Strength of schedule has traditionally been viewed as a power ranking of teams’ schedules based on their opponents' prior-year record. This method has been shown to not be very predictive of a team’s true strength of schedule (SoS). Instead, PFF harnessed the power of our grading system and its year-over-year predictability to produce an easily digestible SoS tool. The PFF Strength of Schedule Tool uses current rosters to provide a more insightful look at fantasy football matchups for the coming season.
This is the third in a series of articles breaking down strength of schedule by position. The quarterback article can be found here, running backs here and wide receivers here. Note: The values found in the live tool are subject to change, since they’re based on current rosters and can be affected by injuries, opt-outs and trades. The values in this article will not be updated after publication.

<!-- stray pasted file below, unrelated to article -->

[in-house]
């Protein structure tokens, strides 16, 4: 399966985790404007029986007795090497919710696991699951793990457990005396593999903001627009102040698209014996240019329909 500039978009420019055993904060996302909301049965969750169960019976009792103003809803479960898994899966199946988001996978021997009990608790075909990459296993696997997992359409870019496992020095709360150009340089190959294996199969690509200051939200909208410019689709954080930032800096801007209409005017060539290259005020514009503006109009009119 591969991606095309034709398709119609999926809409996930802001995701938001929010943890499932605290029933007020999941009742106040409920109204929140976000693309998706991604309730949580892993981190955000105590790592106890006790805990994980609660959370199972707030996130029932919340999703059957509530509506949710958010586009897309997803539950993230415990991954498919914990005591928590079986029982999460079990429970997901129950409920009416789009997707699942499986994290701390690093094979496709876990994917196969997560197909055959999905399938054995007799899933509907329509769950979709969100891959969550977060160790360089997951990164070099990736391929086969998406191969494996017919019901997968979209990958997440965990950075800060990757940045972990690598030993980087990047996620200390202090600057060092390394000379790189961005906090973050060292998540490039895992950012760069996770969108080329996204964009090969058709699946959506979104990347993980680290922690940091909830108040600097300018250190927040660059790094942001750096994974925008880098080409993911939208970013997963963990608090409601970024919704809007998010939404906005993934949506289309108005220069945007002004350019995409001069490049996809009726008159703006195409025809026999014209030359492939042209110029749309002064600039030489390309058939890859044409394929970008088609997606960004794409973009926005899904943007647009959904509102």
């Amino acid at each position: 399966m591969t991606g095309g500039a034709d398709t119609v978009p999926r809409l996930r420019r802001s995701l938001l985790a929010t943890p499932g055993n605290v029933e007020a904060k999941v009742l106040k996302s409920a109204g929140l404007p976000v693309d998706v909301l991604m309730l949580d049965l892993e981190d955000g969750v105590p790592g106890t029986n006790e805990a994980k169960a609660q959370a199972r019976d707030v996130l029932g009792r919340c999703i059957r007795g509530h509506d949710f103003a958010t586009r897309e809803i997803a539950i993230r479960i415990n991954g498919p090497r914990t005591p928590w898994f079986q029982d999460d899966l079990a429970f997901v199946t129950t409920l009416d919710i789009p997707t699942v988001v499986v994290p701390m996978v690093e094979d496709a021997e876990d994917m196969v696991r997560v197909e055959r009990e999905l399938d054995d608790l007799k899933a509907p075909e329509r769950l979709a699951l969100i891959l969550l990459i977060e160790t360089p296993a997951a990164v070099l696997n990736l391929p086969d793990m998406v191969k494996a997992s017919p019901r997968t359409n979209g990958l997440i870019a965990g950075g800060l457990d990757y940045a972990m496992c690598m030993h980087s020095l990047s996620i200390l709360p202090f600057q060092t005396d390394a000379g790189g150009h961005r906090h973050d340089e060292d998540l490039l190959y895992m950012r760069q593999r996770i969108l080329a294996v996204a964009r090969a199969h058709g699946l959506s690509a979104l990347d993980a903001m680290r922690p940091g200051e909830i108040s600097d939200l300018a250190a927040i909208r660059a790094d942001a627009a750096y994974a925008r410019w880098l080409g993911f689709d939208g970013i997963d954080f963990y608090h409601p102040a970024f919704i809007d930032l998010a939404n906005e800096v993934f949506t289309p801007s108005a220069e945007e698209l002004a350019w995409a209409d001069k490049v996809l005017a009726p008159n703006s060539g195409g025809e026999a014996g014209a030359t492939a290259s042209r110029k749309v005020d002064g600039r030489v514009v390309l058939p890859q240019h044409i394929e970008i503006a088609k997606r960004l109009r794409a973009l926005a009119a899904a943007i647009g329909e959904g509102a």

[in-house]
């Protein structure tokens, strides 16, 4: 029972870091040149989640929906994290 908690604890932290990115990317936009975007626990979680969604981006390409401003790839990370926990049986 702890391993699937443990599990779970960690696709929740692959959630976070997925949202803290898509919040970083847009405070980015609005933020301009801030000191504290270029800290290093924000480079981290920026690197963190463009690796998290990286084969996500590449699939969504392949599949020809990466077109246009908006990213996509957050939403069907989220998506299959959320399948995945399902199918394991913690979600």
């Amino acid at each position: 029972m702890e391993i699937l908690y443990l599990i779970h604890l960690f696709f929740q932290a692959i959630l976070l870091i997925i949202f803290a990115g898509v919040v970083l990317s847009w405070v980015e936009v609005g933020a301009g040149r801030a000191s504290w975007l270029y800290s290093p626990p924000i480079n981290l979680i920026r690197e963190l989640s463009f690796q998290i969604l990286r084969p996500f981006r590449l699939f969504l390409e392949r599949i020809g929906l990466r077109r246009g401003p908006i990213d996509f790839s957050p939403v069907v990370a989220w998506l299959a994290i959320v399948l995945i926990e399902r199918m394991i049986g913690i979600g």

Top 3 Overall Schedule
Last year the leading tight end for the Cardinals was Charles Clay, and he amassed a whopping 18 receptions for 237 yards on 24 targets. This is largely due to Cardinals head coach Kliff Kingsbury’s air raid-esque concepts that he brought from his Texas Tech coaching stint. The Cardinals used 10 personnel on 31.8% of their offensive plays in 2019.
For 2020, I wouldn’t plan on a week-in, week-out starting tight end for fantasy in Arizona, but there are some names to keep an eye on. Maxx Williams is currently listed as the starter on the depth chart but has been unimpressive as a pass-catcher to this point in his career. Dan Arnold is an intriguing best ball option, as he had an aDOT of 14.8 last year, although on just 10 targets.